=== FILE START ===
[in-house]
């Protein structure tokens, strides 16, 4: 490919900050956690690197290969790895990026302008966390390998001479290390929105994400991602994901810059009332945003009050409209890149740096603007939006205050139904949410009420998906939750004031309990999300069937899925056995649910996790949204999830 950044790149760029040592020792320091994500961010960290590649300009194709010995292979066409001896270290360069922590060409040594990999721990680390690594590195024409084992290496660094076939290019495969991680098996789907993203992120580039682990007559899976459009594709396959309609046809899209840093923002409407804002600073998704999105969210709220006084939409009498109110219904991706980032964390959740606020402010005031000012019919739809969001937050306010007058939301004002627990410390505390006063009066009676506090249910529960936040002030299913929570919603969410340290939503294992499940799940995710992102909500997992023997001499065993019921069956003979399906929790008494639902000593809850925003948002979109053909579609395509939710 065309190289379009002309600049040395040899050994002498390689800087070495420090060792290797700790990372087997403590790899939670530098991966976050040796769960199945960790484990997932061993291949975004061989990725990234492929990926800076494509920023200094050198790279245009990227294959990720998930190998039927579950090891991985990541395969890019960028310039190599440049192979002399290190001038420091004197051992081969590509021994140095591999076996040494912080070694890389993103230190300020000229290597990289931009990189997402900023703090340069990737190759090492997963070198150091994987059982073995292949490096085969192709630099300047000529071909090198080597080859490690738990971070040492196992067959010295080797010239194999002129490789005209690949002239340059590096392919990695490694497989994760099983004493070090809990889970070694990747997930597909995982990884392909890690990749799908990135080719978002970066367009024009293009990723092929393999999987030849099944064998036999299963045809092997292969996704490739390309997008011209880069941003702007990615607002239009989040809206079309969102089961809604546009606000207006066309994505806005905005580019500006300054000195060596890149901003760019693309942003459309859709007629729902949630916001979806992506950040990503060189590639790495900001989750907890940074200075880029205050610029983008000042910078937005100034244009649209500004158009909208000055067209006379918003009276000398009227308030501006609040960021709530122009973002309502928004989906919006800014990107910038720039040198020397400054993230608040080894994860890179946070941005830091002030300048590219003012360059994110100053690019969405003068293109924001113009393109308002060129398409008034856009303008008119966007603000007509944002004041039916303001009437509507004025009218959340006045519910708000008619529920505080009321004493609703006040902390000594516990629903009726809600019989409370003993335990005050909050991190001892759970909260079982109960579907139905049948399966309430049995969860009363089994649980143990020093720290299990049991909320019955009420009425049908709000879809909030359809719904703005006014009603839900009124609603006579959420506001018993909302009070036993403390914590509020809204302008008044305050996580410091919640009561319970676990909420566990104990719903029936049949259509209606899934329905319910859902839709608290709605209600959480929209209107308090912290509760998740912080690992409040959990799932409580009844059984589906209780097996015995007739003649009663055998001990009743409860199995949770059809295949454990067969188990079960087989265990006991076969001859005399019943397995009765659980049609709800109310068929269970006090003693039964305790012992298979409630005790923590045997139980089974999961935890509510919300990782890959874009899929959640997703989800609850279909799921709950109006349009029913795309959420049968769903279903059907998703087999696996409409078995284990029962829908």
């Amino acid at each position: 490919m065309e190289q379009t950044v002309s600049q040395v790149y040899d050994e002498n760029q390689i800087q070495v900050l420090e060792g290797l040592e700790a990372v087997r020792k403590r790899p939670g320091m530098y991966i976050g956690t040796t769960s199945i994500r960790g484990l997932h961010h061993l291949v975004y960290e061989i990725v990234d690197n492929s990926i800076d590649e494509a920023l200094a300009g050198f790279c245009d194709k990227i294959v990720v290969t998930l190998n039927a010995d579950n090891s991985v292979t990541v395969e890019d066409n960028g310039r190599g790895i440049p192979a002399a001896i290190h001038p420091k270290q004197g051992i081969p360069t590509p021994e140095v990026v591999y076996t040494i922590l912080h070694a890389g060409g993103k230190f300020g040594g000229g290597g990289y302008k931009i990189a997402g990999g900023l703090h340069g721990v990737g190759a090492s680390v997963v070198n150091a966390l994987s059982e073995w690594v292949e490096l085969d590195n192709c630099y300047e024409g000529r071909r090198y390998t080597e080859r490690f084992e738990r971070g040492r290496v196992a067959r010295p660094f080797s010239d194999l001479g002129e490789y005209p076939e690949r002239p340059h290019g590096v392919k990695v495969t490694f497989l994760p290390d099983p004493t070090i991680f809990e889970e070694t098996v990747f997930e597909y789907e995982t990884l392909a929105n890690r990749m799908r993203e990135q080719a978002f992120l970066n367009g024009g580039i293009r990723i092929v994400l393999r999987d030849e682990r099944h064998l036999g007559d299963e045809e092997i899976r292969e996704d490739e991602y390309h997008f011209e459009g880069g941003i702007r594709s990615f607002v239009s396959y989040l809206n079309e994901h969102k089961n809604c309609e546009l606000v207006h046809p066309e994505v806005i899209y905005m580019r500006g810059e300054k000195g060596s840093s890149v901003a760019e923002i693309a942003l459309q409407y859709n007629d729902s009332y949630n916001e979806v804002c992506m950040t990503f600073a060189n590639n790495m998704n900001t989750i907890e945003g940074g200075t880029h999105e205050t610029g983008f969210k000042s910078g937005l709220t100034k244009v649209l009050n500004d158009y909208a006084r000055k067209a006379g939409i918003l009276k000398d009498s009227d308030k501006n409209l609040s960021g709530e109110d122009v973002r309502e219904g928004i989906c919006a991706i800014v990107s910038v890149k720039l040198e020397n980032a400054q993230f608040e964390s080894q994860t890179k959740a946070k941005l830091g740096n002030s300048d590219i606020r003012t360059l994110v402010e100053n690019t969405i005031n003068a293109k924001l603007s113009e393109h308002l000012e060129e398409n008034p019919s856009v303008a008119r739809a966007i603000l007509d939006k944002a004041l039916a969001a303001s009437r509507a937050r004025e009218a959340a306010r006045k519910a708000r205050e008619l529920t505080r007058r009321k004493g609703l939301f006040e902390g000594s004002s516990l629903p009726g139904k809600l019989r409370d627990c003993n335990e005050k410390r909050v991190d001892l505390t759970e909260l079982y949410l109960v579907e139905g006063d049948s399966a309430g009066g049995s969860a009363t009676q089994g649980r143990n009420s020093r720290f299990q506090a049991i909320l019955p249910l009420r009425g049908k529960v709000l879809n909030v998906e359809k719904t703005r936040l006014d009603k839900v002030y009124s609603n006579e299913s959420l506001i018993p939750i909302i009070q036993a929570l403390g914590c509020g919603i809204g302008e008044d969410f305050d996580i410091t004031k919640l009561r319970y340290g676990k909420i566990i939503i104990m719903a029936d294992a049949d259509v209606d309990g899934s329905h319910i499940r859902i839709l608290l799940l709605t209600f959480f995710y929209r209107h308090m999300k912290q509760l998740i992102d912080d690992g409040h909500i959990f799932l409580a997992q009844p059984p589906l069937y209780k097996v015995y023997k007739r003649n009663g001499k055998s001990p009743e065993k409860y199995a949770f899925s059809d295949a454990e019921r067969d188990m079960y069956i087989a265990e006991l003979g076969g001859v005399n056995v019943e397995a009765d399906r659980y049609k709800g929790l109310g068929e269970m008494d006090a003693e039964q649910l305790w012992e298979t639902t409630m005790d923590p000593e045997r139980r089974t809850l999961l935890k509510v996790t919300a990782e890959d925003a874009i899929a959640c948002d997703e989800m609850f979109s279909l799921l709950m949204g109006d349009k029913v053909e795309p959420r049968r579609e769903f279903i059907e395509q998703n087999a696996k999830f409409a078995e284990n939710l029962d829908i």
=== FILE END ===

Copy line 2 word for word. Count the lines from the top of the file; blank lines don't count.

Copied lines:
């Protein structure tokens, strides 16, 4: 490919900050956690690197290969790895990026302008966390390998001479290390929105994400991602994901810059009332945003009050409209890149740096603007939006205050139904949410009420998906939750004031309990999300069937899925056995649910996790949204999830 950044790149760029040592020792320091994500961010960290590649300009194709010995292979066409001896270290360069922590060409040594990999721990680390690594590195024409084992290496660094076939290019495969991680098996789907993203992120580039682990007559899976459009594709396959309609046809899209840093923002409407804002600073998704999105969210709220006084939409009498109110219904991706980032964390959740606020402010005031000012019919739809969001937050306010007058939301004002627990410390505390006063009066009676506090249910529960936040002030299913929570919603969410340290939503294992499940799940995710992102909500997992023997001499065993019921069956003979399906929790008494639902000593809850925003948002979109053909579609395509939710 065309190289379009002309600049040395040899050994002498390689800087070495420090060792290797700790990372087997403590790899939670530098991966976050040796769960199945960790484990997932061993291949975004061989990725990234492929990926800076494509920023200094050198790279245009990227294959990720998930190998039927579950090891991985990541395969890019960028310039190599440049192979002399290190001038420091004197051992081969590509021994140095591999076996040494912080070694890389993103230190300020000229290597990289931009990189997402900023703090340069990737190759090492997963070198150091994987059982073995292949490096085969192709630099300047000529071909090198080597080859490690738990971070040492196992067959010295080797010239194999002129490789005209690949002239340059590096392919990695490694497989994760099983004493070090809990889970070694990747997930597909995982990884392909890690990749799908990135080719978002970066367009024009293009990723092929393999999987030849099944064998036999299963045809092997292969996704490739390309997008011209880069941003702007990615607002239009989040809206079309969102089961809604546009606000207006066309994505806005905005580019500006300054000195060596890149901003760019693309942003459309859709007629729902949630916001979806992506950040990503060189590639790495900001989750907890940074200075880029205050610029983008000042910078937005100034244009649209500004158009909208000055067209006379918003009276000398009227308030501006609040960021709530122009973002309502928004989906919006800014990107910038720039040198020397400054993230608040080894994860890179946070941005830091002030300048590219003012360059994110100053690019969405003068293109924001113009393109308002060129398409008034856009303008008119966007603000007509944002004041039916303001009437509507004025009218959340006045519910708000008619529920505080009321004493609703006040902390000594516990629903009726809600019989409370003993335990005050909050991190001892759970909260079982109960579907139905049948399966309430049995969860009363089994649980143990020093720290299990049991909320019955009420009425049908709000879809909030359809719904703005006014009603839900009124609603006579959420506001018993909302009070036993403390914590509020809204302008008044305050996580410091919640009561319970676990909420566990104990719903029936049949259509209606899934329905319910859902839709608290709605209600959480929209209107308090912290509760998740912080690992409040959990799932409580009844059984589906209780097996015995007739003649009663055998001990009743409860199995949770059809295949454990067969188990079960087989265990006991076969001859005399019943397995009765659980049609709800109310068929269970006090003693039964305790012992298979409630005790923590045997139980089974999961935890509510919300990782890959874009899929959640997703989800609850279909799921709950109006349009029913795309959420049968769903279903059907998703087999696996409409078995284990029962829908």